UNJUST WAR AND THE CATHOLIC SOLDIER

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Abstract:

ABSTRACT

Roman Catholic teaching holds both that wars must conform to certain criteria in order to be considered morally justifiable, and that individuals are accountable for the moral content of their actions. Are Catholics serving in the armed forces therefore required to refuse to serve in unjust wars? Are they entitled—or obligated—to defer to the judgments of others as to whether a war is just? If so, whose judgment? I suggest that there are exceptional characteristics of military service that may factor in the formation of conscience as it is described in Catholic teaching. Specifically, just as the Church sees the indispensable role of the armed forces in protecting society as reconciling the use of force with the Catholic injunction to seek peace, so too may the indispensable role of obedience and deference to authority in the armed forces—while never supplanting the responsibilities of individual discernment—reconcile fighting in an unjust war with the obligations of conscience.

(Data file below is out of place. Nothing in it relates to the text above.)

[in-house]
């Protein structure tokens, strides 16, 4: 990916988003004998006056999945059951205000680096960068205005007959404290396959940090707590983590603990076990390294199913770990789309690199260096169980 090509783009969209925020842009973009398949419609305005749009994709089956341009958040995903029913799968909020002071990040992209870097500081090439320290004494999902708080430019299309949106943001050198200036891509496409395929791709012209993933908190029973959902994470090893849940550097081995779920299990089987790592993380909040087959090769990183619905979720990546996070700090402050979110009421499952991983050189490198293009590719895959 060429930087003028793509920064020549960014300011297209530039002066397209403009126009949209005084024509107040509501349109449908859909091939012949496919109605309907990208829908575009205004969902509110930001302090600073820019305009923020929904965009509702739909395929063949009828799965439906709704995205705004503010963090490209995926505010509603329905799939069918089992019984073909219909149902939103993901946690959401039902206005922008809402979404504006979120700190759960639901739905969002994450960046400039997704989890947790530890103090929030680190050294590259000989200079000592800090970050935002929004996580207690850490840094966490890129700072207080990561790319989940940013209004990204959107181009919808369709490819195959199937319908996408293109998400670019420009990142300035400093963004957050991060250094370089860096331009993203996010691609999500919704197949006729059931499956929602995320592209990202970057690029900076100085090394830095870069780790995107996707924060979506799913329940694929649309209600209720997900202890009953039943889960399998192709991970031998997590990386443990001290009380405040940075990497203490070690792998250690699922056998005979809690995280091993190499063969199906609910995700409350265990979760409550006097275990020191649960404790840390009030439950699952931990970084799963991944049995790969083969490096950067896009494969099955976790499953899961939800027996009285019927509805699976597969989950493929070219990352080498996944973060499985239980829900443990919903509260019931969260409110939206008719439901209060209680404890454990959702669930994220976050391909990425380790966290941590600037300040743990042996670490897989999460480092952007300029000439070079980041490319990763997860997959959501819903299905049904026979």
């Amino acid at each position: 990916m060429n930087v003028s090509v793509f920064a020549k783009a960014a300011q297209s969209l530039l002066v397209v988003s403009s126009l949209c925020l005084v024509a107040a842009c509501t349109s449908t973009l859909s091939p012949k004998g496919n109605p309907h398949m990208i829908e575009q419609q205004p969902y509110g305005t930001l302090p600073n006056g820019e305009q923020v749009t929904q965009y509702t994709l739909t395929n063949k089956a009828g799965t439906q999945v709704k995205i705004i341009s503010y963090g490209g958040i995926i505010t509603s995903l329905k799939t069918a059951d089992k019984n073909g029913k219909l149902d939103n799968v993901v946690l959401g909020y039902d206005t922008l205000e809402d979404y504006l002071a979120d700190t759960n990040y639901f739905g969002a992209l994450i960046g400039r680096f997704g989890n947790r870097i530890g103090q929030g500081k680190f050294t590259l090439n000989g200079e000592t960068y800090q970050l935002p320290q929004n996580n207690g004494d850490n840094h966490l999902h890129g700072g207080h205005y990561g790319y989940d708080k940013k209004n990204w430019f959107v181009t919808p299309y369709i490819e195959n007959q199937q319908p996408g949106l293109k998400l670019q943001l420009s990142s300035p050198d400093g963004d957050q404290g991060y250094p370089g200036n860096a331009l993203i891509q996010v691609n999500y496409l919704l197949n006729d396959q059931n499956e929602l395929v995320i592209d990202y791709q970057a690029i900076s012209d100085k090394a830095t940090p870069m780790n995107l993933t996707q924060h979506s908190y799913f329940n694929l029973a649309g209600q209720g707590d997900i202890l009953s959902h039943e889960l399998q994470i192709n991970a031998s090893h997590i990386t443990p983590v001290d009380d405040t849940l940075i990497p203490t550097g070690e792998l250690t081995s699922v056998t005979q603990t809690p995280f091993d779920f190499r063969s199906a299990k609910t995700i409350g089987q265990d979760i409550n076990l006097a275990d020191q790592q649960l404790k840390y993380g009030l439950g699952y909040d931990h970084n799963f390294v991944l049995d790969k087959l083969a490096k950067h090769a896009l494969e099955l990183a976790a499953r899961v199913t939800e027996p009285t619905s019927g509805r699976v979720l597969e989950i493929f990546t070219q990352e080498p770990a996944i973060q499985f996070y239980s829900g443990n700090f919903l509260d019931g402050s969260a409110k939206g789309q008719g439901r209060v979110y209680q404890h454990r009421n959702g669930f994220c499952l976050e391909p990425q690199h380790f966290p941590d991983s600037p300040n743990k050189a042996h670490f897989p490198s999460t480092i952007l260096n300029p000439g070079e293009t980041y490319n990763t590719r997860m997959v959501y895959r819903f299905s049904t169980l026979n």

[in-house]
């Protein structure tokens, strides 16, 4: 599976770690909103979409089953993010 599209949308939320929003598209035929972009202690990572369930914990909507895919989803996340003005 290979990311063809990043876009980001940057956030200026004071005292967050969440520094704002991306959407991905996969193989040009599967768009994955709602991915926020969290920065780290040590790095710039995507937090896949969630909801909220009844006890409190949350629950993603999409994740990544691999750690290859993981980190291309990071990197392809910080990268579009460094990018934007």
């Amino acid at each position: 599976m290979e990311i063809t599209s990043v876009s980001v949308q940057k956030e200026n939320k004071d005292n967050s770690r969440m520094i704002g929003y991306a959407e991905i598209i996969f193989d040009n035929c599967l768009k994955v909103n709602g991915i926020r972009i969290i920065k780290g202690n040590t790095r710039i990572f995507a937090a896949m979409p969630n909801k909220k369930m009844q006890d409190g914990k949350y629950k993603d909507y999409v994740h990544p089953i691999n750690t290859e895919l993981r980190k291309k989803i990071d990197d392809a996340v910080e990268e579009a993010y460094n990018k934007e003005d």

Keywords: Catholic teaching; Iraq War; conscientious objection; just war; military ethics

Document Type: Research Article

DOI: http://dx.doi.org/10.1111/j.1467-9795.2007.00317.x

Affiliations: College of the Holy Cross

Publication date: September 1, 2007

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